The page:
Re:New rapid release cycle? (0)

Anonymous Coward | about 3 months ago | (#47756865)

Great comments. However, I firmly believe that Microsoft Corp. doesn't really focus on the needs of its customers. Consumer/personal market--ignore, small business market--listen to but do nothing, and medium-large business market with lots of Microsoft licenses already--listen to and make small changes in an attempt to foster a perception of cooperation that fixes will come soon. I also firmly believe that the marketing division at Microsoft has totally hijacked and muted the voices of their own developers and engineers. This is the /culture/ at Microsoft which needs big-time fixing by its CEO.

To save you pouring through forum comments... (4, Informative)

squiggleslash (241428) | about 3 months ago | (#47756757)

If I'm reading the Neowin thread, followed by the Neowin articles, properly, the "two windows" speculation thing appears to be because of this:

- In September, Microsoft will release a preview of Windows 9 called "Threshold" to Enterprise customers. The idea is that Enterprises (large corporations) need some time to prepare for the upgrade.

- Threshold is mostly feature complete, but lacks the more significant UI changes that Windows 9 will bring.

- Windows 9 will be released much later and will have significant UI upgrades as well as everything in Threshold.

Because these two versions of "Next generation Windows" have been floating around, some have thought that there are two different versions of Windows.

Change for Change's Sake (4, Insightful)

fallen1 (230220) | about 3 months ago | (#47756769)

I've been in the computer and IT industry in some form for over 20 years. I've seen a lot of changes come and go -- some I've embraced, some I've just dealt with, some I've beat my skull on a wall wondering WTF?!?!

Windows 8 was, in all ways, a very What The Fuck?!?! product. Microsoft did it so that they could increase their revenue stream and lock-in potential - not so they could increase the user experience. There is no situation in this world which you shove a phone/tablet interface onto a desktop or laptop computer with touchscreen penetration rates in those markets of, what?, 2 or 3%? It was bad idea from the beginning and it is still a bad idea now. When most users resort to third party software to give them back the interface that WORKS on desktop/laptop environments and/or adoption of the new operating system is only because users are being given no other choice, then the system was badly designed.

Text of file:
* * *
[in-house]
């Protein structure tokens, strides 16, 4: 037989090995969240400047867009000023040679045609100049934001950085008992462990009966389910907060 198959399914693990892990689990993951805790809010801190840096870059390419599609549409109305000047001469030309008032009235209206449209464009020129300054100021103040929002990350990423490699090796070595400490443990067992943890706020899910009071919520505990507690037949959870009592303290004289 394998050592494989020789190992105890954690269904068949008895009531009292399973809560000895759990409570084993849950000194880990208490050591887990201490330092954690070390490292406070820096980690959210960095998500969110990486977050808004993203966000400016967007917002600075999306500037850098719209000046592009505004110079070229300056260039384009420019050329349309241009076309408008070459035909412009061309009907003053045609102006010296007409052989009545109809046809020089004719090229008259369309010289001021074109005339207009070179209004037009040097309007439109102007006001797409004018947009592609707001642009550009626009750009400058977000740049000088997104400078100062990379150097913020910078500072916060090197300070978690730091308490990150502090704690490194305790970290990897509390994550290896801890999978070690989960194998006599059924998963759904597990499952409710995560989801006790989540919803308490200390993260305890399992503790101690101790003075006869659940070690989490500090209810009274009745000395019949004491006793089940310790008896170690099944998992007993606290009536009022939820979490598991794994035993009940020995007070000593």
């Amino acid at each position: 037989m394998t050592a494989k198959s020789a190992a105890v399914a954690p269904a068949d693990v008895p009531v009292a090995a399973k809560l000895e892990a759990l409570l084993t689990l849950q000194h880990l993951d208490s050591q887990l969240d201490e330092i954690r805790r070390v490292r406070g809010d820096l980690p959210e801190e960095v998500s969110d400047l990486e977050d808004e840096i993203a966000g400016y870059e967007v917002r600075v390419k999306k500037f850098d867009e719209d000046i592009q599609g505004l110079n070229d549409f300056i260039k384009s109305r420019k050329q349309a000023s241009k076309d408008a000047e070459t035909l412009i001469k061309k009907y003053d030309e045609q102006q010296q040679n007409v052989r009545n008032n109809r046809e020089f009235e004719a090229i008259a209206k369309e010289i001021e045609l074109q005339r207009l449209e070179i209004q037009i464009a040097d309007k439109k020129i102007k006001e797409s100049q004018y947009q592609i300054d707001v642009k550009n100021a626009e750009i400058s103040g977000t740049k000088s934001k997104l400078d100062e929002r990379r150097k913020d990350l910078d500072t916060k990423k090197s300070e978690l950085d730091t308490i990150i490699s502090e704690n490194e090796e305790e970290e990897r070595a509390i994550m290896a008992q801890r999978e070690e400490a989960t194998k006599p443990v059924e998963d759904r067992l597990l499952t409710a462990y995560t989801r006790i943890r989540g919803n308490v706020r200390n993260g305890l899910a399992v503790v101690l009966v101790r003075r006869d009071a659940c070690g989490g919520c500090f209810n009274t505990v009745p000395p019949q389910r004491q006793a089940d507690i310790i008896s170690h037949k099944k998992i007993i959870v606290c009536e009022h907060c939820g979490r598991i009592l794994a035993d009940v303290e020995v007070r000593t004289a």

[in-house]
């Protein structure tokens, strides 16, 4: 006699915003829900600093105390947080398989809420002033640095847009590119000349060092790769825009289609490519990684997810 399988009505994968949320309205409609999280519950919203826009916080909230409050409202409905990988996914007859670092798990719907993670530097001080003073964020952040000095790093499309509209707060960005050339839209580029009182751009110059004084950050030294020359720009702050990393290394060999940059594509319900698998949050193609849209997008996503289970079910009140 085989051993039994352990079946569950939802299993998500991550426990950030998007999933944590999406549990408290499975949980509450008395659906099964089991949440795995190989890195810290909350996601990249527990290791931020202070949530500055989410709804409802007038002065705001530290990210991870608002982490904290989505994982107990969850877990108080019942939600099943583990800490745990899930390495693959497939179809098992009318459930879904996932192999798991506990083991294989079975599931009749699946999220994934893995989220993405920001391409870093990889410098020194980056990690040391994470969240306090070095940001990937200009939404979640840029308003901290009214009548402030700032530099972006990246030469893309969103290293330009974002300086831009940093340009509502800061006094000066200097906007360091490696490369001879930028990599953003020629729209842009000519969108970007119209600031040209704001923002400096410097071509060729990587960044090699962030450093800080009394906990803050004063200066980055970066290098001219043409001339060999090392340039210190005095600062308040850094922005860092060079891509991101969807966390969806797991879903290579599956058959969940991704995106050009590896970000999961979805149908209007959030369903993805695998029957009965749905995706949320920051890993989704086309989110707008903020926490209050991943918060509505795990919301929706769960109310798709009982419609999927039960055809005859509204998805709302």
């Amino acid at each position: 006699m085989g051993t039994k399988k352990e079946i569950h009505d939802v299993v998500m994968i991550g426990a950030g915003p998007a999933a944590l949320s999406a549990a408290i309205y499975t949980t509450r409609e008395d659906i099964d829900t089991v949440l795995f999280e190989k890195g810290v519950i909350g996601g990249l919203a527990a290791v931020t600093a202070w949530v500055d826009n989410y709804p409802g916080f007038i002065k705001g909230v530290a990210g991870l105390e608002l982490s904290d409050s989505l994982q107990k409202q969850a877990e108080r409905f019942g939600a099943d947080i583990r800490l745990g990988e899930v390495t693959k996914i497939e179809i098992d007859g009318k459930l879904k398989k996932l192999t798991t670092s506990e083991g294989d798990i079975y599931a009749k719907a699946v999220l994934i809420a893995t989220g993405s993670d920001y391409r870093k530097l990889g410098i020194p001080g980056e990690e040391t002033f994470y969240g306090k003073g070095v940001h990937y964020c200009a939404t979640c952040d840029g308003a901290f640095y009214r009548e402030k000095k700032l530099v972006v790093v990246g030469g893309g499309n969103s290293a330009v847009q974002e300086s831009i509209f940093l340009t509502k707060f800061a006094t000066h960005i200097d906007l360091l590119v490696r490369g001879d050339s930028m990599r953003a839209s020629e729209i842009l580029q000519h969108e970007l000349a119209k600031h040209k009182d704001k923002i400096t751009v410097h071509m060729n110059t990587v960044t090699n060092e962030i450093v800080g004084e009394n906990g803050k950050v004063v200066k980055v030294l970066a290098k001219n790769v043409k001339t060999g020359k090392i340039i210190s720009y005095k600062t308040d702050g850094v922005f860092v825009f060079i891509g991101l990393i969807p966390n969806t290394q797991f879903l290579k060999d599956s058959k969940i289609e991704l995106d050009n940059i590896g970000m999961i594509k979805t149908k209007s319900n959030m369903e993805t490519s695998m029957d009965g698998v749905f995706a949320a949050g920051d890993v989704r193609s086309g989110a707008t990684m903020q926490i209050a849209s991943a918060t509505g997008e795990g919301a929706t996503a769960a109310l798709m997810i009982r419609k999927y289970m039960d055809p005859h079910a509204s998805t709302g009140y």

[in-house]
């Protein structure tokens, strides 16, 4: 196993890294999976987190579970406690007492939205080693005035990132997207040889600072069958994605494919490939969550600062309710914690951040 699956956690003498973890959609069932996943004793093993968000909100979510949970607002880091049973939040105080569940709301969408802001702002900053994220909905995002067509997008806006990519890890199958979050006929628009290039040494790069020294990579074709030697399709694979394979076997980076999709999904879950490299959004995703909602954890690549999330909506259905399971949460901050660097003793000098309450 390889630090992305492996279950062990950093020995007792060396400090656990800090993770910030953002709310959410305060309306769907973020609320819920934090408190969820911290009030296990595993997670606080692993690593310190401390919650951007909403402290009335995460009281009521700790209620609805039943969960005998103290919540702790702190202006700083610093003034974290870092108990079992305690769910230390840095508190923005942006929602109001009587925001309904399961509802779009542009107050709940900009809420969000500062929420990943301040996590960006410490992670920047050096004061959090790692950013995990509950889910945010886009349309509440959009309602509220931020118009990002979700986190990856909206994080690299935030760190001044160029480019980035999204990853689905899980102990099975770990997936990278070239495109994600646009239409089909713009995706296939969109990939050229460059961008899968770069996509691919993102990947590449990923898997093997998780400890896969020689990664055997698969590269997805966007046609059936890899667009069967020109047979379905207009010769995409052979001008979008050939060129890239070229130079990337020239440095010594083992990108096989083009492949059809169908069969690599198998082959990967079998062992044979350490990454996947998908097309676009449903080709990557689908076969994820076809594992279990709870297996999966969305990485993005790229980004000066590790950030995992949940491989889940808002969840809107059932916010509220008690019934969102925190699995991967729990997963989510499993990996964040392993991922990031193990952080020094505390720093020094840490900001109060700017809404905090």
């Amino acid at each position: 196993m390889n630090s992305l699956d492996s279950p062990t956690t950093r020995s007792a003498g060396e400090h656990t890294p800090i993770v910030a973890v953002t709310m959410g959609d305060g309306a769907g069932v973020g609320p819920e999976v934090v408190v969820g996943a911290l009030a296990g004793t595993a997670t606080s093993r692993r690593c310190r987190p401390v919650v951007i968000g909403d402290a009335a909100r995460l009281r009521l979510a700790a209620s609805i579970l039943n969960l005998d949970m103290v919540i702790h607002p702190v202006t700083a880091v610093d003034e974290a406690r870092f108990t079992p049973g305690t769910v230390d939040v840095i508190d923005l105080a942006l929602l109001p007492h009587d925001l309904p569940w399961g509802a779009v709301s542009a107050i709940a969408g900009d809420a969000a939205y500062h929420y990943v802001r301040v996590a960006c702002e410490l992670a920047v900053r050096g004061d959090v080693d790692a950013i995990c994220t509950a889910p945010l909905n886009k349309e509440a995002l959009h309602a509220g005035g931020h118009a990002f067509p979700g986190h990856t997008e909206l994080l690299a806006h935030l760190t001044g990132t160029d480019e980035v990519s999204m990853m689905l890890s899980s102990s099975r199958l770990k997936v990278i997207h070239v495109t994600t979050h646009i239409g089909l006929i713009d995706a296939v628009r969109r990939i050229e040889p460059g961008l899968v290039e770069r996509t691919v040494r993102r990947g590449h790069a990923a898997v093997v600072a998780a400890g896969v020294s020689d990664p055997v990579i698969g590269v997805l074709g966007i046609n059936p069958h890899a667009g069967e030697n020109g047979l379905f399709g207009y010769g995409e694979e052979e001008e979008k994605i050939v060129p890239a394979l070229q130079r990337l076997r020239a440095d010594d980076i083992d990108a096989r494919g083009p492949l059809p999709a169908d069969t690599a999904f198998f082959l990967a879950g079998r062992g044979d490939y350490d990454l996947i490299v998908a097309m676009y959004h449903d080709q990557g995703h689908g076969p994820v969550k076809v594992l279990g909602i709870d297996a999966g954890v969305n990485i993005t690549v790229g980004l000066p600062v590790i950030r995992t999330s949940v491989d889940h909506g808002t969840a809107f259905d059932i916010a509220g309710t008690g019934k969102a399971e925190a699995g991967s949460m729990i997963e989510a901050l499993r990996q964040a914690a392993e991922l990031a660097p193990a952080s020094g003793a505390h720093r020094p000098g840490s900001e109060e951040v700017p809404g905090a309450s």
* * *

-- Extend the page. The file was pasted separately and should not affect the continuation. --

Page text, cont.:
Fortune 1000/500/100 companies are NOT adopting Windows 8.x. Why in the hell would they want the lost productivity from a user being forced to learn a new interface that is not user friendly or conducive to a work environment? They don't. Which is one major reason Dell and HP both started offering Windows 7 Pro installed on Windows 8.x Pro downgraded systems for business.

Stardock is making money, even at $4.99 a pop, for Start8 as a replacement for Windows 8.x sorta-not-really-a-start menu. That says a lot about the state of Windows 8.x adoption and usability.

Even smaller companies that I deal with or have consulted for avoid Windows 8.x and use Windows 7. I've dealt with some hard-headed people who ask why it is cheaper to buy Windows 8 than 7 or "Why aren't we using the latest version?" and so on -- until I sit a laptop in front of them with a standard, out-of-the-box Windows 8.x configuration on it and tell them "Please turn the laptop off without using the power switch." Then I ask them if they could turn their Windows 7 laptops off right out of the box. You guessed it, they said YES, they could turn it off with no problems and I point out the lost productivity from their users needing to be trained on how the access everything and learning how to use the new interface(s). They always purchase Windows 7 systems. By the way, this puts LESS money in my pocket as a consultant because my company would be the ones training them to use Windows 8.x.